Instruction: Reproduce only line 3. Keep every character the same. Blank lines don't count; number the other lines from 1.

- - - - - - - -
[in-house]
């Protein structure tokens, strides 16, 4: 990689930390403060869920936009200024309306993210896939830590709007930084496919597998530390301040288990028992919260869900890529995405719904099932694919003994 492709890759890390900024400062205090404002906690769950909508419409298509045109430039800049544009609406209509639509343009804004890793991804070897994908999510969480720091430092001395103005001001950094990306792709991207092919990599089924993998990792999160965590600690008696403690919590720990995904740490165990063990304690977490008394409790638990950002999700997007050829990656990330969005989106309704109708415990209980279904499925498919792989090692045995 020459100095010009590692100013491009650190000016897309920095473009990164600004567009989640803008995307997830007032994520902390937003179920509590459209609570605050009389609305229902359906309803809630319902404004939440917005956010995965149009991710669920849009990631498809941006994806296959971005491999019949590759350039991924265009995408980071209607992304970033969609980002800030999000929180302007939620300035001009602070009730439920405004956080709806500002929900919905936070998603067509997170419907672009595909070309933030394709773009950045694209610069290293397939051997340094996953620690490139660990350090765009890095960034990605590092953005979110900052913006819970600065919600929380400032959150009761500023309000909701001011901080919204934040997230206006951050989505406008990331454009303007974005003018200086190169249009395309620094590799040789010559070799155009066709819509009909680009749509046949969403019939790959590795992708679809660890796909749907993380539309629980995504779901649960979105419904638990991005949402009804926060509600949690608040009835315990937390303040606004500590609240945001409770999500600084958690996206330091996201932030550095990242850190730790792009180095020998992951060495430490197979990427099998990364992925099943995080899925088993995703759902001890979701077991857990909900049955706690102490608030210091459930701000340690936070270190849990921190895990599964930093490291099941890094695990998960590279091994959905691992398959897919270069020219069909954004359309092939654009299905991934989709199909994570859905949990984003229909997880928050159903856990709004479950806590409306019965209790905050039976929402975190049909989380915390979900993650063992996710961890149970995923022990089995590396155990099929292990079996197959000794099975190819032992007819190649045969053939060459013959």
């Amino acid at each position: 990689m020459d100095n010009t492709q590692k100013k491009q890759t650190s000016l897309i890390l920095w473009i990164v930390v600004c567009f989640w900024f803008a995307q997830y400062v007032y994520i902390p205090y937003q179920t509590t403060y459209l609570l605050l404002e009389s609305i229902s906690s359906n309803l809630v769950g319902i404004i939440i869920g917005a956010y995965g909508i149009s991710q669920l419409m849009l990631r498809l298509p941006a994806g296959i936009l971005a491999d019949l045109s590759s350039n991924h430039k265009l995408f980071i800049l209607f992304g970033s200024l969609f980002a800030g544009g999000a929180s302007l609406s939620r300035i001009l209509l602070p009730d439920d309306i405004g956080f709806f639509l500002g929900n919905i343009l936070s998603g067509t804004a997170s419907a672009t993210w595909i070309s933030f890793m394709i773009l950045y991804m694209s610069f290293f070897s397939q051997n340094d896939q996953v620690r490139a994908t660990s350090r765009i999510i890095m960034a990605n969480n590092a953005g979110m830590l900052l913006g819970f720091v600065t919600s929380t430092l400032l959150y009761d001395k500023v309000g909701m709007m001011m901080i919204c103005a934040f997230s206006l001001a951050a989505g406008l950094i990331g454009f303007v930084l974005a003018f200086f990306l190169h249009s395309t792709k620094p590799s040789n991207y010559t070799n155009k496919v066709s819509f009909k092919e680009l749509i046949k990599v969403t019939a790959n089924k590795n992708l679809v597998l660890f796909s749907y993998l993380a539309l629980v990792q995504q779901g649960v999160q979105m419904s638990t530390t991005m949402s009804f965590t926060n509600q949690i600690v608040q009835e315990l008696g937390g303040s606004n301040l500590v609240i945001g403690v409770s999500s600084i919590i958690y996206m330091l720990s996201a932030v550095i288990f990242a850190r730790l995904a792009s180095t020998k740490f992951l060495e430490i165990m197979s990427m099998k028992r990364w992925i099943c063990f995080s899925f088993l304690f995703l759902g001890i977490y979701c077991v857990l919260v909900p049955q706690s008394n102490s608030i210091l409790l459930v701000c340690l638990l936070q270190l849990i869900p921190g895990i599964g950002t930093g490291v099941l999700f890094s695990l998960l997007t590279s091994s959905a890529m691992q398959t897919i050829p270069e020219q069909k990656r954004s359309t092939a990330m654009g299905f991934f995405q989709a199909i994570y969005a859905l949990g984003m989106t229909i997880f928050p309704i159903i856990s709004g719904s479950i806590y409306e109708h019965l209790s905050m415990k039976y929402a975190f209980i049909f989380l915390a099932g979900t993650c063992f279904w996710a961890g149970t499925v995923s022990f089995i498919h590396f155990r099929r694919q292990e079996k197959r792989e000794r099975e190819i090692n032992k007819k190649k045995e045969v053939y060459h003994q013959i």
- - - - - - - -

């Amino acid at each position: 990689m020459d100095n010009t492709q590692k100013k491009q890759t650190s000016l897309i890390l920095w473009i990164v930390v600004c567009f989640w900024f803008a995307q997830y400062v007032y994520i902390p205090y937003q179920t509590t403060y459209l609570l605050l404002e009389s609305i229902s906690s359906n309803l809630v769950g319902i404004i939440i869920g917005a956010y995965g909508i149009s991710q669920l419409m849009l990631r498809l298509p941006a994806g296959i936009l971005a491999d019949l045109s590759s350039n991924h430039k265009l995408f980071i800049l209607f992304g970033s200024l969609f980002a800030g544009g999000a929180s302007l609406s939620r300035i001009l209509l602070p009730d439920d309306i405004g956080f709806f639509l500002g929900n919905i343009l936070s998603g067509t804004a997170s419907a672009t993210w595909i070309s933030f890793m394709i773009l950045y991804m694209s610069f290293f070897s397939q051997n340094d896939q996953v620690r490139a994908t660990s350090r765009i999510i890095m960034a990605n969480n590092a953005g979110m830590l900052l913006g819970f720091v600065t919600s929380t430092l400032l959150y009761d001395k500023v309000g909701m709007m001011m901080i919204c103005a934040f997230s206006l001001a951050a989505g406008l950094i990331g454009f303007v930084l974005a003018f200086f990306l190169h249009s395309t792709k620094p590799s040789n991207y010559t070799n155009k496919v066709s819509f009909k092919e680009l749509i046949k990599v969403t019939a790959n089924k590795n992708l679809v597998l660890f796909s749907y993998l993380a539309l629980v990792q995504q779901g649960v999160q979105m419904s638990t530390t991005m949402s009804f965590t926060n509600q949690i600690v608040q009835e315990l008696g937390g303040s606004n301040l500590v609240i945001g403690v409770s999500s600084i919590i958690y996206m330091l720990s996201a932030v550095i288990f990242a850190r730790l995904a792009s180095t020998k740490f992951l060495e430490i165990m197979s990427m099998k028992r990364w992925i099943c063990f995080s899925f088993l304690f995703l759902g001890i977490y979701c077991v857990l919260v909900p049955q706690s008394n102490s608030i210091l409790l459930v701000c340690l638990l936070q270190l849990i869900p921190g895990i599964g950002t930093g490291v099941l999700f890094s695990l998960l997007t590279s091994s959905a890529m691992q398959t897919i050829p270069e020219q069909k990656r954004s359309t092939a990330m654009g299905f991934f995405q989709a199909i994570y969005a859905l949990g984003m989106t229909i997880f928050p309704i159903i856990s709004g719904s479950i806590y409306e109708h019965l209790s905050m415990k039976y929402a975190f209980i049909f989380l915390a099932g979900t993650c063992f279904w996710a961890g149970t499925v995923s022990f089995i498919h590396f155990r099929r694919q292990e079996k197959r792989e000794r099975e190819i090692n032992k007819k190649k045995e045969v053939y060459h003994q013959i």